Three Facts: What SNAP Means for Families and Communities
The Washington Post’s in-depth story on how SNAP (the Supplemental Nutrition Assistance Program, formerly food stamps) helps the residents and economy of Woonsocket, Rhode Island highlights many of the same points as our extensive SNAP chart book. Three facts in particular stand out.
- Work rates among SNAP households that can work are high. SNAP has become increasingly effective in supporting work among households that can work, like the example of Rebecka and Jourie Ortiz in the Post story. Among SNAP households with at least one working-age, non-disabled adult, more than half work while receiving SNAP, and more than 80 percent work in the year before or after receiving SNAP. Work rates are even higher for families with children: more than 60 percent work while receiving SNAP, and almost 90 percent work in the year before or after receiving it (see chart).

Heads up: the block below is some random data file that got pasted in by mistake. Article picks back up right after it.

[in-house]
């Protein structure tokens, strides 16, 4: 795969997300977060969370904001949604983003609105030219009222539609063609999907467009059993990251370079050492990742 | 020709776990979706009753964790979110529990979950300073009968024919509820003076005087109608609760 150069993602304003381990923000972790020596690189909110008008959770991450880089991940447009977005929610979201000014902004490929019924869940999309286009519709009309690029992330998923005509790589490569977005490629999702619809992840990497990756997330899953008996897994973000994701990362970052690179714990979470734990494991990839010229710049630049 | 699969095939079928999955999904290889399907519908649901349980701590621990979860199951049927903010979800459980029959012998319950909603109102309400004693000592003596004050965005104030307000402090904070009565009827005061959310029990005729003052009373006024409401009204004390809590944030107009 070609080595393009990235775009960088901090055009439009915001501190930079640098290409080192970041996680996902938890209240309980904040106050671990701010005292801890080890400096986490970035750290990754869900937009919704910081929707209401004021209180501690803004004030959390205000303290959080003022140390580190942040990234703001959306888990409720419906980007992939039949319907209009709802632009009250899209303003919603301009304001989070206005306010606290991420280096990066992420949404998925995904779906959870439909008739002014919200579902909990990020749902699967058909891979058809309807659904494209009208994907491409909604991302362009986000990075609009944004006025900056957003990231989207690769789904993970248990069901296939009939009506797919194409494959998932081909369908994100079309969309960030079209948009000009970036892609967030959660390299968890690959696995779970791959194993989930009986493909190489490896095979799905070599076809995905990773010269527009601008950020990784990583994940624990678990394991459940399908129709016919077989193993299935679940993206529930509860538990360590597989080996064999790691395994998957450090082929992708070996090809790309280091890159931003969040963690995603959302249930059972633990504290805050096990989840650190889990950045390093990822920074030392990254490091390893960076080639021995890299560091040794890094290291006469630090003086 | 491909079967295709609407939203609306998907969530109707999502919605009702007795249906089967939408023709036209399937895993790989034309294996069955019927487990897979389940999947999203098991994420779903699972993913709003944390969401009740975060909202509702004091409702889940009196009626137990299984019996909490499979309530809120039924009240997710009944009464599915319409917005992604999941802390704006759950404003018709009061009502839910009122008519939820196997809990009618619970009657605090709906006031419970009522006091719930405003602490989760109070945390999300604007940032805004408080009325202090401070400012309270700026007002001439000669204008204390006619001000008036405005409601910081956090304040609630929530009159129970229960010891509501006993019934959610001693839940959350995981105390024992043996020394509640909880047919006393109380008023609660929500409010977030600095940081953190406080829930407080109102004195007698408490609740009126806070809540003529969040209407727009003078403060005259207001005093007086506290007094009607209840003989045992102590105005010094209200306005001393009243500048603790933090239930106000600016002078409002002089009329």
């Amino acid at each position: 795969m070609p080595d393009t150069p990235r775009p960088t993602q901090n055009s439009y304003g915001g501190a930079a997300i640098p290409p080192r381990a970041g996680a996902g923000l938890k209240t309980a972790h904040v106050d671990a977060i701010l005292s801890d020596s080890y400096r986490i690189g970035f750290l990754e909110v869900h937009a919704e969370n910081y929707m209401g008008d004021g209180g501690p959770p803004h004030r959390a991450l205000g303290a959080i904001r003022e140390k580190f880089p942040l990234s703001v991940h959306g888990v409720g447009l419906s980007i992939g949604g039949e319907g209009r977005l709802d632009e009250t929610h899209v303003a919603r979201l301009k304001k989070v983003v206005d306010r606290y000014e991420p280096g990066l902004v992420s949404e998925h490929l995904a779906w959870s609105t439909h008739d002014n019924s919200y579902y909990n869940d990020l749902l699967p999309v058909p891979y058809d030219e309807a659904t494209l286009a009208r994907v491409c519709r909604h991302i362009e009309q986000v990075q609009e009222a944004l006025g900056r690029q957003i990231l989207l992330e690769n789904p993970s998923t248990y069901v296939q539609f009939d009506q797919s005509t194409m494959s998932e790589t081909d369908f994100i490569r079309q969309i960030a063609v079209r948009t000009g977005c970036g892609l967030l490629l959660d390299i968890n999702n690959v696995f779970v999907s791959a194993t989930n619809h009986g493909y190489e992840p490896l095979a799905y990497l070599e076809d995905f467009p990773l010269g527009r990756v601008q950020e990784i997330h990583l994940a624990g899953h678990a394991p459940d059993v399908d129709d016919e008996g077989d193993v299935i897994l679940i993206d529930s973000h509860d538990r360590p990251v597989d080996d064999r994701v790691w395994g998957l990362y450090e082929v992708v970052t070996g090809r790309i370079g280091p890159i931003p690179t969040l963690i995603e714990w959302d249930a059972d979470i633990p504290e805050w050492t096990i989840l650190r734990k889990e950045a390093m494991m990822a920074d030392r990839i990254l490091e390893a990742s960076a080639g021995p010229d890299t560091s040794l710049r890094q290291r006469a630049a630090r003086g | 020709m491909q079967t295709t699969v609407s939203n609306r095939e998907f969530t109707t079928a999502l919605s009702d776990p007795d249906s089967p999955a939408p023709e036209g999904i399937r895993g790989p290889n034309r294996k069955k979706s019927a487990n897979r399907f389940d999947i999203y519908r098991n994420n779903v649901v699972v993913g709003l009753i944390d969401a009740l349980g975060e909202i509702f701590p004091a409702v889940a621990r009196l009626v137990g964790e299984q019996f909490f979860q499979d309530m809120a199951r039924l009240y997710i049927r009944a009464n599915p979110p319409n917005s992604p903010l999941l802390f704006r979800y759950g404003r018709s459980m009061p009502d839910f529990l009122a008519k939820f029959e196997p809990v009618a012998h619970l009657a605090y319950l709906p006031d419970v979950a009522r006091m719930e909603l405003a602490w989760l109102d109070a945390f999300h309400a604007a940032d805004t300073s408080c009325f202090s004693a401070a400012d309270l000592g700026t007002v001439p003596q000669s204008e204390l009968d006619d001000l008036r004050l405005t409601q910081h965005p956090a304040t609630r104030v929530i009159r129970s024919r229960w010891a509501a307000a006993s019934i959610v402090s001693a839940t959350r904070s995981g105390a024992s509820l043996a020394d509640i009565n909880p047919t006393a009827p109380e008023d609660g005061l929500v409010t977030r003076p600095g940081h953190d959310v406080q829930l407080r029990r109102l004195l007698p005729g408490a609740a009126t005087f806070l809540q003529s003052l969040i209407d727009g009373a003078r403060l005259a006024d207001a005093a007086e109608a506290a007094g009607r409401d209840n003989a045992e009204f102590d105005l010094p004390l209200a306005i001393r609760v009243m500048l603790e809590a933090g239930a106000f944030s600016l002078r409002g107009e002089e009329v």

- SNAP enables households to buy nutritious foods. The purchasing patterns of SNAP households mirror those of other low- and moderate-income households. SNAP recipients spend over 85 percent of benefits on fruits and vegetables, grains, dairy, meat, and meat alternatives.
- SNAP provides an economic boost to the community. Retailers in Woonsocket, and in town and cities throughout the nation, rely on the food purchases that households make with their SNAP benefits. In fact, SNAP provides one of the most effective forms of economic stimulus during an economic downturn. Economists estimate that in a weak economy, for every dollar that households redeem under SNAP, the gross domestic product grows by about $1.70. The Congressional Budget Office rated an increase in SNAP benefits as one of the two most cost-effective of all spending and tax options it examined for boosting growth and jobs in a weak economy.
Policymakers should keep these facts in mind when considering the impact of House Budget Committee Chairman Paul Ryan’s proposal to cut SNAP by nearly a fifth over the next decade.